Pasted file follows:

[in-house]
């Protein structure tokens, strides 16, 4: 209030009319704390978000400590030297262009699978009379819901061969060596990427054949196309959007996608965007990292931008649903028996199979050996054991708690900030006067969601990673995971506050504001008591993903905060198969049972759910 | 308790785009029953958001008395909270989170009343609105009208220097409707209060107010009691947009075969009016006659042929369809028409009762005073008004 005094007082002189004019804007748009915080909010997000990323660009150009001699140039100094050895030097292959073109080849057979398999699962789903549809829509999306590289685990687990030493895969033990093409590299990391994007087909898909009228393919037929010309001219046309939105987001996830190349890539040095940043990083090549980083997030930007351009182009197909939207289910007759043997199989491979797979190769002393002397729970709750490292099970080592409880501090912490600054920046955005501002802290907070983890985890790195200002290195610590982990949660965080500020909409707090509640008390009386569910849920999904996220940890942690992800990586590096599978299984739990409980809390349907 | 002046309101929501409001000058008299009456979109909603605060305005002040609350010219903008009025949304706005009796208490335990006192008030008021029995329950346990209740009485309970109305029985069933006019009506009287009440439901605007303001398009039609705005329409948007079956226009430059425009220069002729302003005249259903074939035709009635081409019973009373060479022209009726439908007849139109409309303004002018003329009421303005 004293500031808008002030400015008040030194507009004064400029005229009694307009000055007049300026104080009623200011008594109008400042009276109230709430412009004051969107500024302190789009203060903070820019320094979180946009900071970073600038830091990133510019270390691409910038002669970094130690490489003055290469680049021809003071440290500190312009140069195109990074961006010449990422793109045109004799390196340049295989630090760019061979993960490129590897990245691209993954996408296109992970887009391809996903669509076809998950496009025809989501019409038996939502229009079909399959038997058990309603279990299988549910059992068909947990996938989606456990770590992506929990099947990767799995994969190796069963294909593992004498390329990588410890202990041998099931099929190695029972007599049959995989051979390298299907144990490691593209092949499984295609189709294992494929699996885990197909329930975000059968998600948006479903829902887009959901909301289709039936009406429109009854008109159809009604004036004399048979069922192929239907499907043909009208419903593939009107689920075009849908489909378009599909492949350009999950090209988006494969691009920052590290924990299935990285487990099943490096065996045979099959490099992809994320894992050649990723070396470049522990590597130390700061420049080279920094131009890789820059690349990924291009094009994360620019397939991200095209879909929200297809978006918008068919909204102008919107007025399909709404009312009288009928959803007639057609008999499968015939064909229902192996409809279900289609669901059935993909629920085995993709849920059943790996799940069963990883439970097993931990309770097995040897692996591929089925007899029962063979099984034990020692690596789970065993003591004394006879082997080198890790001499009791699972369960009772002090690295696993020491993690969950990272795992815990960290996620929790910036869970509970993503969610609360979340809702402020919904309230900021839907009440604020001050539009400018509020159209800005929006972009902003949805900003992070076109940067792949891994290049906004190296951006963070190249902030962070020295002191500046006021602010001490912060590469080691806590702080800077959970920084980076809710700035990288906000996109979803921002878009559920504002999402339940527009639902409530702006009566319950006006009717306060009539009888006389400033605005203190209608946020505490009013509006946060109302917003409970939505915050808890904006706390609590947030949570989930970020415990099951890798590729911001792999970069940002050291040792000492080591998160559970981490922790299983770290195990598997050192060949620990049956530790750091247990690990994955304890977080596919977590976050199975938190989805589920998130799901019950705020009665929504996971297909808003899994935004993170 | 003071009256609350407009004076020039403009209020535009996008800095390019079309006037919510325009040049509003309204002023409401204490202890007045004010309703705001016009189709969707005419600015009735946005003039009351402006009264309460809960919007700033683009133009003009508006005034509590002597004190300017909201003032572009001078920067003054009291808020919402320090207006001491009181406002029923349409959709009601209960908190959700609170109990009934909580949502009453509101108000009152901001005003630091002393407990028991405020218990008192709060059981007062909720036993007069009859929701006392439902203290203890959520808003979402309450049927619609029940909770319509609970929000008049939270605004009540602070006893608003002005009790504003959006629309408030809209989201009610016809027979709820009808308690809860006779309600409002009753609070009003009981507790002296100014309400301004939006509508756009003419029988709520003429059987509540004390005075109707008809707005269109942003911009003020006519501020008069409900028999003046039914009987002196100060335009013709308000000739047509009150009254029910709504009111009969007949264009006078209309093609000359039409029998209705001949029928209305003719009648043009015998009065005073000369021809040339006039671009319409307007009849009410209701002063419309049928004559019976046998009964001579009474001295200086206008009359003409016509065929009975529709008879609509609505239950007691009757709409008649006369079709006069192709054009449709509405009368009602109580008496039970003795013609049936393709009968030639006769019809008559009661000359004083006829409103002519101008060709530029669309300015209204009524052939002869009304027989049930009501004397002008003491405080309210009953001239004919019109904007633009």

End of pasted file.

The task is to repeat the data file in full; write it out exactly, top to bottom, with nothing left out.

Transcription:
[in-house]
């Protein structure tokens, strides 16, 4: 209030009319704390978000400590030297262009699978009379819901061969060596990427054949196309959007996608965007990292931008649903028996199979050996054991708690900030006067969601990673995971506050504001008591993903905060198969049972759910 | 308790785009029953958001008395909270989170009343609105009208220097409707209060107010009691947009075969009016006659042929369809028409009762005073008004 005094007082002189004019804007748009915080909010997000990323660009150009001699140039100094050895030097292959073109080849057979398999699962789903549809829509999306590289685990687990030493895969033990093409590299990391994007087909898909009228393919037929010309001219046309939105987001996830190349890539040095940043990083090549980083997030930007351009182009197909939207289910007759043997199989491979797979190769002393002397729970709750490292099970080592409880501090912490600054920046955005501002802290907070983890985890790195200002290195610590982990949660965080500020909409707090509640008390009386569910849920999904996220940890942690992800990586590096599978299984739990409980809390349907 | 002046309101929501409001000058008299009456979109909603605060305005002040609350010219903008009025949304706005009796208490335990006192008030008021029995329950346990209740009485309970109305029985069933006019009506009287009440439901605007303001398009039609705005329409948007079956226009430059425009220069002729302003005249259903074939035709009635081409019973009373060479022209009726439908007849139109409309303004002018003329009421303005 004293500031808008002030400015008040030194507009004064400029005229009694307009000055007049300026104080009623200011008594109008400042009276109230709430412009004051969107500024302190789009203060903070820019320094979180946009900071970073600038830091990133510019270390691409910038002669970094130690490489003055290469680049021809003071440290500190312009140069195109990074961006010449990422793109045109004799390196340049295989630090760019061979993960490129590897990245691209993954996408296109992970887009391809996903669509076809998950496009025809989501019409038996939502229009079909399959038997058990309603279990299988549910059992068909947990996938989606456990770590992506929990099947990767799995994969190796069963294909593992004498390329990588410890202990041998099931099929190695029972007599049959995989051979390298299907144990490691593209092949499984295609189709294992494929699996885990197909329930975000059968998600948006479903829902887009959901909301289709039936009406429109009854008109159809009604004036004399048979069922192929239907499907043909009208419903593939009107689920075009849908489909378009599909492949350009999950090209988006494969691009920052590290924990299935990285487990099943490096065996045979099959490099992809994320894992050649990723070396470049522990590597130390700061420049080279920094131009890789820059690349990924291009094009994360620019397939991200095209879909929200297809978006918008068919909204102008919107007025399909709404009312009288009928959803007639057609008999499968015939064909229902192996409809279900289609669901059935993909629920085995993709849920059943790996799940069963990883439970097993931990309770097995040897692996591929089925007899029962063979099984034990020692690596789970065993003591004394006879082997080198890790001499009791699972369960009772002090690295696993020491993690969950990272795992815990960290996620929790910036869970509970993503969610609360979340809702402020919904309230900021839907009440604020001050539009400018509020159209800005929006972009902003949805900003992070076109940067792949891994290049906004190296951006963070190249902030962070020295002191500046006021602010001490912060590469080691806590702080800077959970920084980076809710700035990288906000996109979803921002878009559920504002999402339940527009639902409530702006009566319950006006009717306060009539009888006389400033605005203190209608946020505490009013509006946060109302917003409970939505915050808890904006706390609590947030949570989930970020415990099951890798590729911001792999970069940002050291040792000492080591998160559970981490922790299983770290195990598997050192060949620990049956530790750091247990690990994955304890977080596919977590976050199975938190989805589920998130799901019950705020009665929504996971297909808003899994935004993170 | 003071009256609350407009004076020039403009209020535009996008800095390019079309006037919510325009040049509003309204002023409401204490202890007045004010309703705001016009189709969707005419600015009735946005003039009351402006009264309460809960919007700033683009133009003009508006005034509590002597004190300017909201003032572009001078920067003054009291808020919402320090207006001491009181406002029923349409959709009601209960908190959700609170109990009934909580949502009453509101108000009152901001005003630091002393407990028991405020218990008192709060059981007062909720036993007069009859929701006392439902203290203890959520808003979402309450049927619609029940909770319509609970929000008049939270605004009540602070006893608003002005009790504003959006629309408030809209989201009610016809027979709820009808308690809860006779309600409002009753609070009003009981507790002296100014309400301004939006509508756009003419029988709520003429059987509540004390005075109707008809707005269109942003911009003020006519501020008069409900028999003046039914009987002196100060335009013709308000000739047509009150009254029910709504009111009969007949264009006078209309093609000359039409029998209705001949029928209305003719009648043009015998009065005073000369021809040339006039671009319409307007009849009410209701002063419309049928004559019976046998009964001579009474001295200086206008009359003409016509065929009975529709008879609509609505239950007691009757709409008649006369079709006069192709054009449709509405009368009602109580008496039970003795013609049936393709009968030639006769019809008559009661000359004083006829409103002519101008060709530029669309300015209204009524052939002869009304027989049930009501004397002008003491405080309210009953001239004919019109904007633009």